Long Hot Summer: Getting kids off the corners—and back to church

July 2, 2012

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Summer after summer, Chicagoans are consumed by violence and a seemingly exponential murder rate. And, it seems, summer after summer, we talk about the need for whole families, better education, jobs and police boots on the ground—yet, the cycle continues. This year, Afternoon Shift hopes to move beyond the headlines in hopes of better understanding the violence—it roots and possible remedy—through frank, forward-thinking, holistic conversations in a series we’re calling, Long Hot Summer.

Author and Chicago Sun-Times columnist John Fountain has been writing about violence in Chicago since he was a cub reporter at the Chicago Tribune in 1989—though he’d been living the beat long before that. Fountain grew up on Chicago’s West Side, in K-Town. There, he was exposed to poverty and its symptoms: drugs, broken homes, gang violence and crime. But he knew he wanted to make a difference. Part of that, he says, was his Pentecostal upbringing; Fountain’s grandfather was the pastor of the True Vine church. Fountain went on to become a deacon in the church and maintains that faith holds the answer to so many problems.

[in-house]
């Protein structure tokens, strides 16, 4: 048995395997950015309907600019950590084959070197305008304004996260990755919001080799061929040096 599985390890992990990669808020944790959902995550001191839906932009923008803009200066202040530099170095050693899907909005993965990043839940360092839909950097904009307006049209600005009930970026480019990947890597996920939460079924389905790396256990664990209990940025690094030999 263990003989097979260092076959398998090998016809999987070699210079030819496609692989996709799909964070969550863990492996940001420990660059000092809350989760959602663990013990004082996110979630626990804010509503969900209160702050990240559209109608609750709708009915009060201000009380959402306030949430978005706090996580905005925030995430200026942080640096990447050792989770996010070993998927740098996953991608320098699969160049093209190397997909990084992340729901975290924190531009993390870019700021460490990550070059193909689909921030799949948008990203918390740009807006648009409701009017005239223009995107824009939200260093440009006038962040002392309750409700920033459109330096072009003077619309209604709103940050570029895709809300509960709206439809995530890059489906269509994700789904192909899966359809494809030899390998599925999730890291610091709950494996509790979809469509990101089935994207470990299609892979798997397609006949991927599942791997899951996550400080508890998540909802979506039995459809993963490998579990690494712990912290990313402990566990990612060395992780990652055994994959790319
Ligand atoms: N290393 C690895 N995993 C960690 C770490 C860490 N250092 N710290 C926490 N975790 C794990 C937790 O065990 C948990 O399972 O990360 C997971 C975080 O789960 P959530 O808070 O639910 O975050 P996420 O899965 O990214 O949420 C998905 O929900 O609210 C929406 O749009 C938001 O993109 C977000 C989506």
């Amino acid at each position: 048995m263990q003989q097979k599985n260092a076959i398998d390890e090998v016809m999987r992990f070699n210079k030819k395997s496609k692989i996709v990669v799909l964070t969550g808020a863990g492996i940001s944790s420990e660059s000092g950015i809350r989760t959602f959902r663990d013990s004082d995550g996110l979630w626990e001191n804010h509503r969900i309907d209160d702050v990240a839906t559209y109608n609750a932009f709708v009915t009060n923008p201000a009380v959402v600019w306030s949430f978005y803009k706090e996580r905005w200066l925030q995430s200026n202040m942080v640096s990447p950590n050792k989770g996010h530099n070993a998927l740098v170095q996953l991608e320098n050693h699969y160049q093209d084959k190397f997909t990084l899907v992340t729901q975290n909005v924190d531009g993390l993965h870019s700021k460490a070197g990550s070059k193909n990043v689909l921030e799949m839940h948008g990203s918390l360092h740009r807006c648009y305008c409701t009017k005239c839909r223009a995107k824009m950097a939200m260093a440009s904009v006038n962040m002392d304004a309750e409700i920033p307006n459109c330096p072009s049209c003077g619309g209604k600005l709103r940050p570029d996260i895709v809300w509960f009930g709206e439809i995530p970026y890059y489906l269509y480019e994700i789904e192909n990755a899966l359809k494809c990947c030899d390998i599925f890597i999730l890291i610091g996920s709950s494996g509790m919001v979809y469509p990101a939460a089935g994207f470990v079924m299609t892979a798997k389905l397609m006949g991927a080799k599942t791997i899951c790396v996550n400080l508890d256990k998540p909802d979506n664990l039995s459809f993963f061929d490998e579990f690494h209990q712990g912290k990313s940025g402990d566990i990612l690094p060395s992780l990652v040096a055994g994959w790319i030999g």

“When the church moves beyond its doors, it can do incredibly powerful things,” Fountain said.

It did for Fountain: A father at 17, a college dropout at 19, a welfare case soon after, Fountain nearly lost all hope. But faith, he wrote in his memoir, was his own true vine. 

Fountain says the faith community remains a vital part of the black community. “In some ways,” he explained, “it is an overweight, cumbersome, sleeping giant that needs to get fit…and return to the business of doing good work.”

Fountain shared his thoughts on Afternoon Shift’s most recent Long Hot Summer conversation. Also joining the conversation was Father Chuck Dahm, who has been at St. Pius in Pilsen for more than 25 years, and Pastor Phil Jackson, aka the “hip hop pastor,” who organizes various youth-centered programs in the Lawndale community.